Saturday, March 13, 2010

SQL Subqueries

There are many different ways to solve a SQL problem. As requests for database information become more complex, the need for added programming tools has become more important. One of the biggest enhancements to SQL has been the SQL subquery. As the name implies, this is a query inside a main query.

There are different names for a subquery: inner query, nested SELECT, sub-SELECT. The main thing to note is that a subquery can be embedded in different places inside the main SQL statement. For example, a subquery can be used as a:
--As a column expression
--As a filter inside a WHERE or HAVING clause
--As a datasource inside the FROM clause

The syntax is straightforward: enclose the subquery in parentheses and do not use a semicolon at the end of the subquery statement. The innermost query is processed first, then the result is used in the main query.

The SQL standard defines three types of subqueries:
Row subquery:
A subquery that returns more than one column and one row.
Table subquery:
A subquery that returns one or more columns and zero to one or more rows.
Scalar subquery:
A subquery that returns only one column and one row, or in other words a single distinct value.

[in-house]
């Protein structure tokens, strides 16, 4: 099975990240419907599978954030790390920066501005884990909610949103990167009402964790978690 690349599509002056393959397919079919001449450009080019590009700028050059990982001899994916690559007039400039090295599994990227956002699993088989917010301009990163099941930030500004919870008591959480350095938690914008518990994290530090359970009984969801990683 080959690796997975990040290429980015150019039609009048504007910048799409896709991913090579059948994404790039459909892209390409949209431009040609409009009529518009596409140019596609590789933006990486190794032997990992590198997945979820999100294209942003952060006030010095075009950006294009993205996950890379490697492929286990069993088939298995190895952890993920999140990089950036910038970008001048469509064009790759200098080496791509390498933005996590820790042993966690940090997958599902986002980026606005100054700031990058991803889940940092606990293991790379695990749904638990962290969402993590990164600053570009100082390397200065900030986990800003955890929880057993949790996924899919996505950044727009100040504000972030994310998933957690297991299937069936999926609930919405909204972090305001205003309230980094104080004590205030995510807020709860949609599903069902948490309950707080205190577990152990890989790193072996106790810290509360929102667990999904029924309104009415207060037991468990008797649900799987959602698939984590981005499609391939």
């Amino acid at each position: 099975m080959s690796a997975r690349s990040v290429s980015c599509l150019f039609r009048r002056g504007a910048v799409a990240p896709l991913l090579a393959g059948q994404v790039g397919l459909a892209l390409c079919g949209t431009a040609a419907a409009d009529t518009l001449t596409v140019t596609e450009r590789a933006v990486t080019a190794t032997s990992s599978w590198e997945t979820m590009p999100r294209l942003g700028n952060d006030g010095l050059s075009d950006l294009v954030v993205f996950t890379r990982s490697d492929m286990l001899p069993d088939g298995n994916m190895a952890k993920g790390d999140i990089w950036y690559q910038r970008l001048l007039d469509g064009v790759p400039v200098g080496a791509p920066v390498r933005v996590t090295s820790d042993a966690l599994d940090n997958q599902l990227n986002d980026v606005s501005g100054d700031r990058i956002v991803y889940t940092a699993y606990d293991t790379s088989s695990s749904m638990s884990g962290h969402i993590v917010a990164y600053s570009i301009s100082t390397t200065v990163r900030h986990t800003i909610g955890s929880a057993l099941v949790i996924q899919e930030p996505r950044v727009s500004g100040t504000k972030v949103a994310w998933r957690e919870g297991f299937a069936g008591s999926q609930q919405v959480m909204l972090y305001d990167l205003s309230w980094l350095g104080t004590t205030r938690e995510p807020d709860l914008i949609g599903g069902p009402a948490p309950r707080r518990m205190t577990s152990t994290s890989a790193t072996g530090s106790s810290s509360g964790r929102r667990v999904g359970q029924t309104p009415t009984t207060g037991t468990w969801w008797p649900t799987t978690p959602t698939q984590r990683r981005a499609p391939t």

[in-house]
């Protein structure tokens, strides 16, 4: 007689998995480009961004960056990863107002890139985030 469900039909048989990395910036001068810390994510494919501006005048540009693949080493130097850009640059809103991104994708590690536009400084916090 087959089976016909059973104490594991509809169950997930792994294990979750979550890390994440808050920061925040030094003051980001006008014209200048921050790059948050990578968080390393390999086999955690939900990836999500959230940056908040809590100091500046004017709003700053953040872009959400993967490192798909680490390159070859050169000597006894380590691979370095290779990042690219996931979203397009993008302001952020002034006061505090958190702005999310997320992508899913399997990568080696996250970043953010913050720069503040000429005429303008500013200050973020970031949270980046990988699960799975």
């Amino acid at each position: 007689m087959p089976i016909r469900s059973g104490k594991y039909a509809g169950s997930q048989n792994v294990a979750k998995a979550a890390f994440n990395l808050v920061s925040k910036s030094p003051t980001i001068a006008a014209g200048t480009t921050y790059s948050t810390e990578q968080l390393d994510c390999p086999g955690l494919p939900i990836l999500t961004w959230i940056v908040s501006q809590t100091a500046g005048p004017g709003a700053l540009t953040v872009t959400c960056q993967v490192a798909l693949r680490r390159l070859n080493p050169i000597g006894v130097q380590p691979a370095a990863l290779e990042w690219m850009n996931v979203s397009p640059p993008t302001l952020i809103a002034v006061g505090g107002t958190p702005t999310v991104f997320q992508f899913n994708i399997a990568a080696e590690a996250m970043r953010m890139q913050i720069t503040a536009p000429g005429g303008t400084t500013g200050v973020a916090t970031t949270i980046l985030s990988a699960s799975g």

Row subqueries are used in the WHERE clause of the main query. The SQL standard defines a Row Value Constructor for use in the WHERE, HAVING, or ON clause. However, not many vendors have implemented it.  An example of a Row Value Constructor used as a subquery would be something like this:
SELECT student_id, last_name
FROM students
WHERE (instructor_id, department_id) = (100, 150);
Here, the SELECT is on columns in students table where other columns have certain values.  Although the Row Value Constructor is not implemented, Oracle created a compound WHERE clause that works like this:
SELECT student_id, instructor_id, department_id
FROM students
WHERE (instructor_id, department_id) IN (SELECT instructor_id, department_id FROM students WHERE student_id  IN (20, 30));
Here, the inner subquery is structured with two clauses in the WHERE statement. 

A table subquery is used primarily in the FROM clause of the main query, or as an insert into an existing table. As this subquery returns many columns and rows, it is used in the FROM clause of an existing query like so:
SELECT S.student_id, S.last_name, S.score, D.score_avg
FROM students,
(SELECT instructor_id, avg(score) as "score_avg" FROM students GROUP BY department_id) D
WHERE S.department_id=D.department_id AND S.score >  D.score_avg;
A scalar subquery returns only one value, and it is used widely. You can use a scalar subquery as a substitute for a value expression. In addition, it can be used as a column subquery or in the WHERE clause of the main query. Here is an example:
SELECT student_id, last_name, score
FROM students
WHERE score > (SELECT avg(score) FROM students);
Here, the subquery in the WHERE clause selects the average score for all students. The result is the WHERE clause sets up a dynamic query as the average score for all students changes as additional tests are given.

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